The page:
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My Articles: Improving Relations: Avoiding Family Fueds

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Avoiding Family Fueds
When you meet the man of your dreams, everything seems perfect. You find your perfect house or apartment, you make your move and then you set about choosing the colour scheme. Things couldn't be better. But as with all good things in life, you never get the good without the bad and with your perfect boyfriend comes his 'perfect' family. Experience of your own family throughout your life will tell you that no family is flawless and you have to be prepared to walk into the middle of feuds, secrets, and traditions which have been in place for generations. And you have to know how to cope with one of the most frequent stresses and strains in a relationship.

Your Mother-in-law sits proudly at the head of your new family, commanding everyone's respect. Behave towards her the way you expect your own mother to be treated, but understand that you will not always be given the benefit of the doubt when you make a mistake. Only your mum will give you that. Her number one priority will always be her family and her son is a central part of that. She will always know best when it comes to her daughter and she might even use you to try and get that through to your partner. She has carried him, given birth to him, fed him, clothed him and loved him all her life. You, on the other hand, have only been on the scene for five minutes and she is naturally wary of your intentions. Despite the myriad of mother-in-law jokes floating around, chances are she is a reasonable and sane person who wants to be convinced that you are good for her son. Prove that you are and you will win her love and respect. Show her that you're not and you will unleash her wrath which will probably never subside, at least not fully.

Father-in-laws are a different kettle of fish altogether. Where the mother is a domineering figure, the father usually adopts the strong, silent approach. His silence is acceptance to a point, never seeming to have much to say but speaking volumes in the process. Men are, by nature, unemotional creatures, but there is always something that will trigger an outburst and that is usually a threat to his family's harmony. Don't assume that just because he rarely speaks up that he has to be convinced of your credibility any less. Upset his wife or son and he will automatically swing into attack mode, making his feelings clearer than crystal, not afraid to say things which your mother-in-law may find to upsetting to discuss.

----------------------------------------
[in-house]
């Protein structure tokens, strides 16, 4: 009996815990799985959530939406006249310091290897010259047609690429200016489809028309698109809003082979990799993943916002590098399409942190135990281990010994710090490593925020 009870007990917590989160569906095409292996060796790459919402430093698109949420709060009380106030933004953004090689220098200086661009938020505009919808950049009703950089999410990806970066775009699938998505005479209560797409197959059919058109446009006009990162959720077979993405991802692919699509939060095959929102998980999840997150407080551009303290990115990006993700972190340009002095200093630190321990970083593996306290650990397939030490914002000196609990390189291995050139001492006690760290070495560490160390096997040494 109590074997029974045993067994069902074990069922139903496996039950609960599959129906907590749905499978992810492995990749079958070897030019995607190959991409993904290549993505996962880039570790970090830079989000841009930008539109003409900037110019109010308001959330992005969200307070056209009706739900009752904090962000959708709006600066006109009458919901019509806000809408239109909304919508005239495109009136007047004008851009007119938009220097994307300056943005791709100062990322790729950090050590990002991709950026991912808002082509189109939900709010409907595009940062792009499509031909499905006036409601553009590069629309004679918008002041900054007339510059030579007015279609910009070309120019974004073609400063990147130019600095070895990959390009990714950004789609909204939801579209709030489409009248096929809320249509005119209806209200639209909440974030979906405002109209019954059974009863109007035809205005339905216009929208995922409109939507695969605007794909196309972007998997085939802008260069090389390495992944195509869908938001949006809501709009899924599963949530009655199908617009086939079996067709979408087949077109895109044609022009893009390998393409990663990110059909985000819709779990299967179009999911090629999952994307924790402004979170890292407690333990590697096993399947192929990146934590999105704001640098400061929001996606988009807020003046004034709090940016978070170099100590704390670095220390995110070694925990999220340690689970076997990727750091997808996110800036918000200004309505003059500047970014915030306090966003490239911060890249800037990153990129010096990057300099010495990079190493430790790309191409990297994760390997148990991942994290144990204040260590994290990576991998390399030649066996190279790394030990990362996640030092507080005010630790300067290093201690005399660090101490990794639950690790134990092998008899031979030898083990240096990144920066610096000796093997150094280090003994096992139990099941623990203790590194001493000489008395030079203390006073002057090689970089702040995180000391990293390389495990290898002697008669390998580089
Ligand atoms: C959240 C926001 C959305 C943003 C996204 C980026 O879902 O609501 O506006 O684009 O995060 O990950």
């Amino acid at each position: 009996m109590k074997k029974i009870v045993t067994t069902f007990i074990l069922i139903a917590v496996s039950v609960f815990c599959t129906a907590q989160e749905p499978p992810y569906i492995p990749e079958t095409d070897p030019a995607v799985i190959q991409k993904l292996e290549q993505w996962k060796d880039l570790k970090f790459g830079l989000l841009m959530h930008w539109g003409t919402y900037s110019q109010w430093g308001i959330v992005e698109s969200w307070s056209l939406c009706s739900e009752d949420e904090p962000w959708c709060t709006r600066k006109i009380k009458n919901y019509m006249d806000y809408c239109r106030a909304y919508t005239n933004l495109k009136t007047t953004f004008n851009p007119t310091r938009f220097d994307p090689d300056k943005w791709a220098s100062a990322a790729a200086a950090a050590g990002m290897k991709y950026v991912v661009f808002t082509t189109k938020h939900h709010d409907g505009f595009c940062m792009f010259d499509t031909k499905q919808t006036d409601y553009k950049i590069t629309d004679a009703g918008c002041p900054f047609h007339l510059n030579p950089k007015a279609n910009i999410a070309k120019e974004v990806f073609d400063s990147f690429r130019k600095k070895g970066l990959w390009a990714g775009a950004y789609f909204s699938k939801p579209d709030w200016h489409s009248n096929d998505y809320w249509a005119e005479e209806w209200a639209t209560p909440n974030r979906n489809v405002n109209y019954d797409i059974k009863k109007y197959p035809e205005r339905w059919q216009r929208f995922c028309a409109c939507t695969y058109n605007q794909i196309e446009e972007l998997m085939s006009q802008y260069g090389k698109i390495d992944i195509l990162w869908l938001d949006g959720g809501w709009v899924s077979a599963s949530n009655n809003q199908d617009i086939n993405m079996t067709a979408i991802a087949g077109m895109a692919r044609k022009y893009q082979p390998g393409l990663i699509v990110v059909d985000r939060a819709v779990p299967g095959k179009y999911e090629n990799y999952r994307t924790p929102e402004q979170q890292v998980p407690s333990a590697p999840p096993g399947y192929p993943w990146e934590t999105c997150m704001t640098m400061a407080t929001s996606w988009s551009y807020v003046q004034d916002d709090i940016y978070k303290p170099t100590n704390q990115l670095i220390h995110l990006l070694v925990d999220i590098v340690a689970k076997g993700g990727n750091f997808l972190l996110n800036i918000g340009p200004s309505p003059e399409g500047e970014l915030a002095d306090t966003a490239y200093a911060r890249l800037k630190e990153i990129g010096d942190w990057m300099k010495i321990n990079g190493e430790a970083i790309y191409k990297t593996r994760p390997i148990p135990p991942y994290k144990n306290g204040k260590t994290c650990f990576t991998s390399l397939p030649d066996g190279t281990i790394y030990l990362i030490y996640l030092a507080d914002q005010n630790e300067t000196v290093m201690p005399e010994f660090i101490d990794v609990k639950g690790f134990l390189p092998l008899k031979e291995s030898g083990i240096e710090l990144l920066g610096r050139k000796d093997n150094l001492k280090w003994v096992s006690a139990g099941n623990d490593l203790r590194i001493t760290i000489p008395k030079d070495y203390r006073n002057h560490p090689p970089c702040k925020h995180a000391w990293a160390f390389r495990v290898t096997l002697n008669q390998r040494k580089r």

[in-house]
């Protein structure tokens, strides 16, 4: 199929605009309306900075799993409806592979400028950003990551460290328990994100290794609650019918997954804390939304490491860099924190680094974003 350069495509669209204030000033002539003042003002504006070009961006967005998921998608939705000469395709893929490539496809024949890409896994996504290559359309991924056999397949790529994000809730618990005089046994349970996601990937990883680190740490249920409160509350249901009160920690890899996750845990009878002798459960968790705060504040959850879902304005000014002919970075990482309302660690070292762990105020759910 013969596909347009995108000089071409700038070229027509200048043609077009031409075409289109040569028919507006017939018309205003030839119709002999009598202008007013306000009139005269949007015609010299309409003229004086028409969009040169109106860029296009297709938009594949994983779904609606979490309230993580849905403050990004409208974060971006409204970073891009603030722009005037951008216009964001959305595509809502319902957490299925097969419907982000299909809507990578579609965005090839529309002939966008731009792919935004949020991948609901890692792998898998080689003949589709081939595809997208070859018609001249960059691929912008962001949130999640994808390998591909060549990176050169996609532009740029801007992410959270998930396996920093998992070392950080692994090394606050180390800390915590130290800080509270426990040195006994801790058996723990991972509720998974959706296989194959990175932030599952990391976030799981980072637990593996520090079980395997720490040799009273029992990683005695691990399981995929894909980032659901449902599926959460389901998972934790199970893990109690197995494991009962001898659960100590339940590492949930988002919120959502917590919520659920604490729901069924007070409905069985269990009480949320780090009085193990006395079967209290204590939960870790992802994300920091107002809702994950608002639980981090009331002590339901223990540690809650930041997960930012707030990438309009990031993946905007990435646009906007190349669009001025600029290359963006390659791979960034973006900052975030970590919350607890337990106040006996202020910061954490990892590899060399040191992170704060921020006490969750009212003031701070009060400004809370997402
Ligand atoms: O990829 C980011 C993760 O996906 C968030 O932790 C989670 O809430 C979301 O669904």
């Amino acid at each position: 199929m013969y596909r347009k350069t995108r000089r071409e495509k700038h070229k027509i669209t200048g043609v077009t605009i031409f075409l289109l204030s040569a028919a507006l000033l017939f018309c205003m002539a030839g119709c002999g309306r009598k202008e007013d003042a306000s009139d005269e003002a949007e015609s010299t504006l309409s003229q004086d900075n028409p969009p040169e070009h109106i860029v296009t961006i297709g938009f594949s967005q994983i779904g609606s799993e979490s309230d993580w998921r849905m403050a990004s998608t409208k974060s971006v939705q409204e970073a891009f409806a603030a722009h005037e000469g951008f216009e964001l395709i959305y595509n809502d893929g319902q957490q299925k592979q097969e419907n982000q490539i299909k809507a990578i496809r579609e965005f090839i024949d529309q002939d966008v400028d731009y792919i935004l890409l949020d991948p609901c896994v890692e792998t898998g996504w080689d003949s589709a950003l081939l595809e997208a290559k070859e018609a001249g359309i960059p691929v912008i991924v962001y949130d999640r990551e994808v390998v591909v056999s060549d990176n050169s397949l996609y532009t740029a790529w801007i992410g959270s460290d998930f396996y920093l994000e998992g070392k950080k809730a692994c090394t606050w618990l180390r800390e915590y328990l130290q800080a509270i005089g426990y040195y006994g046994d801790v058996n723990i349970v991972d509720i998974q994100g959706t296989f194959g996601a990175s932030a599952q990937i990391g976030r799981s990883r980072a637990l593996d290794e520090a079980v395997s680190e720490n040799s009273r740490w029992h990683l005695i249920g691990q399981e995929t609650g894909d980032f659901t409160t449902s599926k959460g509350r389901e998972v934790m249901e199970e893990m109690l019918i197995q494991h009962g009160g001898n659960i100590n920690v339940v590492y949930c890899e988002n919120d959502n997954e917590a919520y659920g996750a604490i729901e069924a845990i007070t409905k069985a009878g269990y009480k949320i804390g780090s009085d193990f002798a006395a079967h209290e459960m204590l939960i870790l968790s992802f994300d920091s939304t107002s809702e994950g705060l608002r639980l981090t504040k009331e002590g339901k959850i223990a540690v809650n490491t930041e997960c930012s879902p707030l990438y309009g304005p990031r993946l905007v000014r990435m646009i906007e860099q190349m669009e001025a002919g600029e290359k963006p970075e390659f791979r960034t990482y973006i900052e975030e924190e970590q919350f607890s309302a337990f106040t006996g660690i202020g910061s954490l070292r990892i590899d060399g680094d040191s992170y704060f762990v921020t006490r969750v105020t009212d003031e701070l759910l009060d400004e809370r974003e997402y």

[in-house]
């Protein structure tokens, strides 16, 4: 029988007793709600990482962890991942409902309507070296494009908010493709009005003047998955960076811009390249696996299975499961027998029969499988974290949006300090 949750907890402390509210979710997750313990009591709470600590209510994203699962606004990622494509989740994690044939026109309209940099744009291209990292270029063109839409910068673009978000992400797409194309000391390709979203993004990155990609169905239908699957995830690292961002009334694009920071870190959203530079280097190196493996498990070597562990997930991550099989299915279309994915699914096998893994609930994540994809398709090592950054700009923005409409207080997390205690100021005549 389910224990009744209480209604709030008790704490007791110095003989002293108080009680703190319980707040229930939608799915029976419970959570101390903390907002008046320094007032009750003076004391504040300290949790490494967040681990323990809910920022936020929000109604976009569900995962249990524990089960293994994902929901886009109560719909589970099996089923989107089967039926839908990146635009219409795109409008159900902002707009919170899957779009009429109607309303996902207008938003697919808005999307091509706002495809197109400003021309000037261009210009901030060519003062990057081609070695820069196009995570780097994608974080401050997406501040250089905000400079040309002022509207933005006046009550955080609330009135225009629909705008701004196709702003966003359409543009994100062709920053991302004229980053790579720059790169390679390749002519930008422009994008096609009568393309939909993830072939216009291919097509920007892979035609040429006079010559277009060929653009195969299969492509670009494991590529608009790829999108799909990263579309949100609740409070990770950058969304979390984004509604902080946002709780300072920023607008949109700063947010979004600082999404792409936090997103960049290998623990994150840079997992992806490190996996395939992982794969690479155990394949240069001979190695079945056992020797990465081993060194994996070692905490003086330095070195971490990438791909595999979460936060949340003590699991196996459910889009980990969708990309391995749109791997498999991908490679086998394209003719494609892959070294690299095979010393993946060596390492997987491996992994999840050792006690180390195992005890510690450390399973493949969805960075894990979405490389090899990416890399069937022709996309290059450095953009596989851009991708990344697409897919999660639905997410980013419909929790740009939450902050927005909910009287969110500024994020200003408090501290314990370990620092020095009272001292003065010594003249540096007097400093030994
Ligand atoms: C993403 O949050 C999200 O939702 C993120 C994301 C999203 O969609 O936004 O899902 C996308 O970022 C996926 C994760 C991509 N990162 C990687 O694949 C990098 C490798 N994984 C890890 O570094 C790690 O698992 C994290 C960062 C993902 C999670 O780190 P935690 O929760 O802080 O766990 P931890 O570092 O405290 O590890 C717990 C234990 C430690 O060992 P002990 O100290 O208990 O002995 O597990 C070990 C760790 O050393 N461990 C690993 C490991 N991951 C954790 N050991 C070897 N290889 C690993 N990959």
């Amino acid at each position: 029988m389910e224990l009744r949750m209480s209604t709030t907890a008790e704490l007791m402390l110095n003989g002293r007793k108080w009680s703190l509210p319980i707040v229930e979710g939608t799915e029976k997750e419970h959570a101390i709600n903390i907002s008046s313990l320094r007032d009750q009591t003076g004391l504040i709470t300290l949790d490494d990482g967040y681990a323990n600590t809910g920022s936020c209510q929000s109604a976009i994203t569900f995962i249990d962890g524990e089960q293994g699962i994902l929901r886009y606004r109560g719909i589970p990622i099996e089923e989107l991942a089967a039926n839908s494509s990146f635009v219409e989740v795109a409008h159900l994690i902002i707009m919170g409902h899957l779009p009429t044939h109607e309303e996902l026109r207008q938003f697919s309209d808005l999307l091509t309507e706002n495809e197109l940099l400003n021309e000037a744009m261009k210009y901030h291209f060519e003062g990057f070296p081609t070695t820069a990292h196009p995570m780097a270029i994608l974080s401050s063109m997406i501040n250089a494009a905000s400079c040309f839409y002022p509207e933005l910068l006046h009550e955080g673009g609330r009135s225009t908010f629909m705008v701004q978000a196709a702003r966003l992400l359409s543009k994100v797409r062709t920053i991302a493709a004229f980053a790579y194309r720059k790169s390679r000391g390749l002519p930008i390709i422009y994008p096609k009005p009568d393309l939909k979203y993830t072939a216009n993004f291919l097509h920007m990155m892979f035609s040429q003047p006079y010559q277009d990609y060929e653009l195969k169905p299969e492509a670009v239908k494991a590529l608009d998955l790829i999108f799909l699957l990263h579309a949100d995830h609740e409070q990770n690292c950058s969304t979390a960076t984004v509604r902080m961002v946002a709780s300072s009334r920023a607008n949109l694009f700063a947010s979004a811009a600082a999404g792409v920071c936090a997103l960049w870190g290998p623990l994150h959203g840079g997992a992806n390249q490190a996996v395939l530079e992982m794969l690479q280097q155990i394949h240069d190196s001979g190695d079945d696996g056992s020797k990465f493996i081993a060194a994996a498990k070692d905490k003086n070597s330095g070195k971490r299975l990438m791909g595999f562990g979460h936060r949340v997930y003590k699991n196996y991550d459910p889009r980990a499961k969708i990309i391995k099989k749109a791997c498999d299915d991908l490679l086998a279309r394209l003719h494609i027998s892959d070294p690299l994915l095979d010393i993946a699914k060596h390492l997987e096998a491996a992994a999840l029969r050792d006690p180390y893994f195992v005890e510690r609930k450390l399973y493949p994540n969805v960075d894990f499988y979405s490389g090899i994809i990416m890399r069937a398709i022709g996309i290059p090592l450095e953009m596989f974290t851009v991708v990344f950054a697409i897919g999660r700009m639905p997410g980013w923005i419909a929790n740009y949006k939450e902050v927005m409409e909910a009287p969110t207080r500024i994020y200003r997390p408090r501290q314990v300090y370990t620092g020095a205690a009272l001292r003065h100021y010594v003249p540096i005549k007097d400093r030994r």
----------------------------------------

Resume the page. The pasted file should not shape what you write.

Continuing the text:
Sisters-in-law are usually the fun part of the package. They'll be eager to divulge your partner's gory past and will more than likely be supportive of your relationship. She will want to be your friend (especially if she is younger than your partner) and will defend you more than any other family member. A sister-in-law is a fantastic asset to have on your side; she will put forward your case if you're not there and inform you of the gossip behind your back. Maybe it's the usual tight bond between siblings that allows sisters-in-law to accept you from the outset. But remember ? she is first and foremost your partner's sister, and that is where her loyalties lie.

Brothers-in-law. They're men. They're unemotional. They're not interested in what you're doing with his brother other than being content in the knowledge that you make him happy. Like a mini-version of the father-in-law, they will talk about nothing much but tear you apart if you step out of line.

The extended family today is nowhere near as close-knit as it was in days gone by. Just because your immediate in-laws and partner talk about aunts, uncles and cousins with derision does not mean that you have license to join in. They have had a lifetime of experiences with these people and they will always be regarded as family, regardless of their actions. You are an outsider and families never like strangers to agree that their family is far from perfect. Watch what you say and who you say it to until you are sure that they can be trusted. A misplaced word to a bitter cousin can be as devastating as a crude comment to your mother-in-law.

You can get on with your in-laws as well as you do with you own family (sometimes even better because you get to start with a clean slate). Courtesy and respect cost nothing and if you give then you should definitely be receiving. If you feel you are being unfairly treated by any one of your in-laws, discuss it with your partner, there might be a logical explanation and he might be able to help you overcome your differences or act as a go-between and rectify the problem. Don't just waltz in and expect to be accepted immediately, it takes time to show that you are good enough to be with their son/brother/grandson. The charms and good looks you used to win your boyfriend over will be redundant with your in-laws; you are just going to have to rely on your personality. Have you got what it takes?
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